10 ways to finance the purchase of a small business
Getting a loan can be challenging, but an applicant with a good business plan has no shortage of options. Here are 10 ways to get money to buy or start a business:
1. The bank. An obvious choice, most of Australia's big banks have funding available for capable new businesses. You're likely to find small business loans from banks require security, usually in the form of commercial or residential real estate.
2. Credit unions. These are not-for-profit financial institutions owned by their members, some of whom may be entrepreneurs looking for a good investment. If you're a member of a credit union then you might be able to get funding there.
3. Borrow against the business you buy. Did you know it's possible to get a loan by borrowing against the assets of the business you will buy with that loan? If you're buying a company with valuable assets in the form of property, vehicles, equipment or machinery then these can be refinanced or used as collateral for a secured loan. Similar options exist for borrowing against the projected revenue of the business you buy or outstanding invoices.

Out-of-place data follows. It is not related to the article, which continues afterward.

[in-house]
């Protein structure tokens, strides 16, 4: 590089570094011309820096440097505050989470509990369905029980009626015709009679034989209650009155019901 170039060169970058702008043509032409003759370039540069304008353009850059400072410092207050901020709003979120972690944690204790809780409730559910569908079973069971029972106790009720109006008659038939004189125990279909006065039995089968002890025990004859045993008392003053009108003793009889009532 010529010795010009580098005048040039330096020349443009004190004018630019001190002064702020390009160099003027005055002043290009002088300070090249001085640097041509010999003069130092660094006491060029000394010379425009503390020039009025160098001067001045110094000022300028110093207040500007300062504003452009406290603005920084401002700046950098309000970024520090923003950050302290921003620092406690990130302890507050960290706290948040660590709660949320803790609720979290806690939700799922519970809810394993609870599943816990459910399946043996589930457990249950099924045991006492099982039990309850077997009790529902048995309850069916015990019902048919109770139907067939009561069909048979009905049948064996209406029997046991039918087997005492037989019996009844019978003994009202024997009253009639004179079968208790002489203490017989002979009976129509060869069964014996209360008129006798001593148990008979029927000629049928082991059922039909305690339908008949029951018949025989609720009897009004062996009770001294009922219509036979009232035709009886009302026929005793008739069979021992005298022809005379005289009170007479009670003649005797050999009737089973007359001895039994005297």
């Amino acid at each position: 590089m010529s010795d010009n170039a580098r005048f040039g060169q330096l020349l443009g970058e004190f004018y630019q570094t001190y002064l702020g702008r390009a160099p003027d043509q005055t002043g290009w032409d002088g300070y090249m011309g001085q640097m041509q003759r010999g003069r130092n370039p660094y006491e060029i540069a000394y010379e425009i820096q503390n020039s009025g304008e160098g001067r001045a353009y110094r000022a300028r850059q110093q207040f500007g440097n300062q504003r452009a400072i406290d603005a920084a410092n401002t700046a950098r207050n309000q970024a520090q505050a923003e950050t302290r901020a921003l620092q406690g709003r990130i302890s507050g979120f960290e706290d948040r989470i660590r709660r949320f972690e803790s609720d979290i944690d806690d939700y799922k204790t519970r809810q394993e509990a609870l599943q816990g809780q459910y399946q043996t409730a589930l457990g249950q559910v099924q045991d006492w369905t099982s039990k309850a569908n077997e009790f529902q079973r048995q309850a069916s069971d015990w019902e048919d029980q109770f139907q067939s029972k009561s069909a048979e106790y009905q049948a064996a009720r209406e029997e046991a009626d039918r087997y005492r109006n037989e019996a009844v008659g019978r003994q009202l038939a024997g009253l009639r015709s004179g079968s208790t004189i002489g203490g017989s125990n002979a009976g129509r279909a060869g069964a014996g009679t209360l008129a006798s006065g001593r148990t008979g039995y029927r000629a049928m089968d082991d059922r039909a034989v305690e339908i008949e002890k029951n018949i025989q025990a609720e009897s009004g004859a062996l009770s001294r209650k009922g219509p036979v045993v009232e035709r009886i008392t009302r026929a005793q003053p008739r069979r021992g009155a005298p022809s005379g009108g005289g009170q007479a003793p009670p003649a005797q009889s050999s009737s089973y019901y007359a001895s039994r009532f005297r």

4. Vendor finance. This is a way of buying a business where the loan is built into the terms of sale and repaid with future profits. For example, someone might want to sell a business for $500,000 but you, the buyer, can only afford $200,000. A vendor finance agreement here might involve the seller building a $300,000 loan into the sale to be repaid in the form of 10% of business profits. The exact terms and conditions of these deals vary depending on what you negotiate with the seller.
5. Venture capitalists. These investors are groups or individuals that aggressively look for big returns on investment and have a particular interest in new startups. They typically offer money in exchange for equity or a share of the company ownership. When the company grows and succeeds this equity multiplies in value, making it a high risk, high return strategy for venture capitalists. To attract venture capitalists you should have a plan for enormous, potentially global, business growth.